U.S. Speedskating confirmed Wednesday that Chad Hedrick has declined the Olympic spot in the 10,000 and that the spot instead was given to Davis, allowing him to race in the every distance. Davis will not compete in the team pursuit, because he did not enter the U.S. pool of athletes by the Dec. 24 deadline.
Earlier this month, Davis said he had no interest in the grueling 10,000 meters and was looking forward to racing in the team pursuit, an event he declined to skate in Turin.
U.S. Speedskating would love to have the world's best middle-distance skater in the pursuit lineup, but understood Davis' decision to go for all five individual races — something no American has done since Eric Heiden's gold medal sweep at Lake Placid in 1980.
"We respect that," said Guy Thibault, U.S. high performance director. "It's a tough schedule. He's in every (individual) event."
Davis holds the world record in the 1,000 and 1,500 meters and already qualified for those two distances, as well as the 500 and 5,000.
His decision not to compete in the pursuit at the 2006 games ignited a nasty, public feud with Hedrick in Turin. Hedrick felt Davis had let down his country and said so publicly, touching off the animosity that made headlines throughout the competition.
Given their history, Hedrick could have insisted on keeping his Olympic spot in the 10,000 and denied Davis the chance to compete in all five distances. But Hedrick said he didn't plan to enter the 10,000, focusing instead on shorter distances where he has a better shot at a medal to add to the three he won in Turin.
As for Davis and the pursuit, Hedrick is being more guarded this time.
"I don't have an opinion on that at all," Hedrick said after a team photo session Wednesday. "We have some great young skaters coming up. I'll skate with them, and we'll represent the country the best we can."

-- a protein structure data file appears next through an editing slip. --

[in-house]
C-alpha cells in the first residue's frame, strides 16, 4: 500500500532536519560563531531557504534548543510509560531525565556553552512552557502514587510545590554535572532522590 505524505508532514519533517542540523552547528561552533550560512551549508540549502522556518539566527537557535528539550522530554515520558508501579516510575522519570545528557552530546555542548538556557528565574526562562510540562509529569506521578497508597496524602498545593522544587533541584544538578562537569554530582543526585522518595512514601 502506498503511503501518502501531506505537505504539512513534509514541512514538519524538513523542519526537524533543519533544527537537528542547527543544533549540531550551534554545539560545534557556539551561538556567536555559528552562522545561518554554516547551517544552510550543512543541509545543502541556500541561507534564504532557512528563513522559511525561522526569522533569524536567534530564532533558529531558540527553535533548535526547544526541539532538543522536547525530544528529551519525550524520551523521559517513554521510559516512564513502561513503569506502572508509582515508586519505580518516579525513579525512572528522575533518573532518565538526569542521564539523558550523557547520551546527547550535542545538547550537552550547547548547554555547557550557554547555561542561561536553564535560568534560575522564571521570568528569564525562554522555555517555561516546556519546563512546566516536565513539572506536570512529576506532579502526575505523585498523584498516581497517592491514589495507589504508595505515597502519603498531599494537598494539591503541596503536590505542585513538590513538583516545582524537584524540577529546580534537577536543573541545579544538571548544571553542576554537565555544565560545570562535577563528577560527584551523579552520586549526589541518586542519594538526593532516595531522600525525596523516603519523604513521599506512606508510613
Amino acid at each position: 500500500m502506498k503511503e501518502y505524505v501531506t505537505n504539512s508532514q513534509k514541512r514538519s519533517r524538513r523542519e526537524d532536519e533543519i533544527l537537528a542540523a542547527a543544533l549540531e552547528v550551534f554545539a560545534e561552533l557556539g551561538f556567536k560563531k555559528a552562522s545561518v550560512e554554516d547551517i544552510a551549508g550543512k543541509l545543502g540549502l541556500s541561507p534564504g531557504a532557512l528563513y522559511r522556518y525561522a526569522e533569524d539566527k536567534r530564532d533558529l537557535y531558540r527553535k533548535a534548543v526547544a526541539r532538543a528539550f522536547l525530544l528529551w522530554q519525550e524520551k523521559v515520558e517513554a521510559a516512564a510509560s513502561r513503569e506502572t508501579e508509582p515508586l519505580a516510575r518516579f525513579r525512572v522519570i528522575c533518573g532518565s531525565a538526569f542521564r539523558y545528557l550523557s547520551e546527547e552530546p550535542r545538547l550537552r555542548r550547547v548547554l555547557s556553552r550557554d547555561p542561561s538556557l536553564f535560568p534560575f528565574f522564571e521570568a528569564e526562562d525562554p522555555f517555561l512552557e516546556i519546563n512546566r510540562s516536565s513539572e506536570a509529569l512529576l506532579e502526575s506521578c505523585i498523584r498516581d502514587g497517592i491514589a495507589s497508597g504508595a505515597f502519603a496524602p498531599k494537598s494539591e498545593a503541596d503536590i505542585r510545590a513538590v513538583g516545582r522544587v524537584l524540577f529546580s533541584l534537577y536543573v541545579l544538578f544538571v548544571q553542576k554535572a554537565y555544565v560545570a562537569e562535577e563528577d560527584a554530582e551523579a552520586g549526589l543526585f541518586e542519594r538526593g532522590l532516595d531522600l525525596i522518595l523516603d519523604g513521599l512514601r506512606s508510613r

Davis would not comment as the U.S. championships wrapped up at the Utah Olympic Oval. With him out of the pursuit, the open spot went to Jonathan Kuck, who did not qualify for an individual distance.
Earlier in the day, Rebekah Bradford got a second chance after falling and used it to clinch an Olympic berth in the 1,000 meters.
Bradford fell just before the finish during her first race and was in tears for a few minutes before learning U.S. Speedskating had offered her a second try. Her time would not qualify her for the national title but could be used in deciding the final U.S. spot in the 1,000.
"All I could think about was 'That was it. That was my career,'" Bradford said. "It was an unexpected blessing."
Bradford's unofficial time of 1:16.36 easily beat Kelly Gunther's time of 1:17.10 and clinched the No. 4 U.S. berth in Vancouver. Thibault said the spot still could be cut if the International Olympic Committee thins the field, but for now Bradford is in.
Nick Pearson also clinched a spot in the men's 1,000, adding to his spot in the 500. Ryan Bedford picked up the No. 2 spot in the 10,000 by winning the endurance contest, barely getting through the final lap.
Maria Lamb earned a berth in her second straight Olympics by winning the women's 5,000, beating Nancy Swider-Peltz Jr. by 2.01 seconds.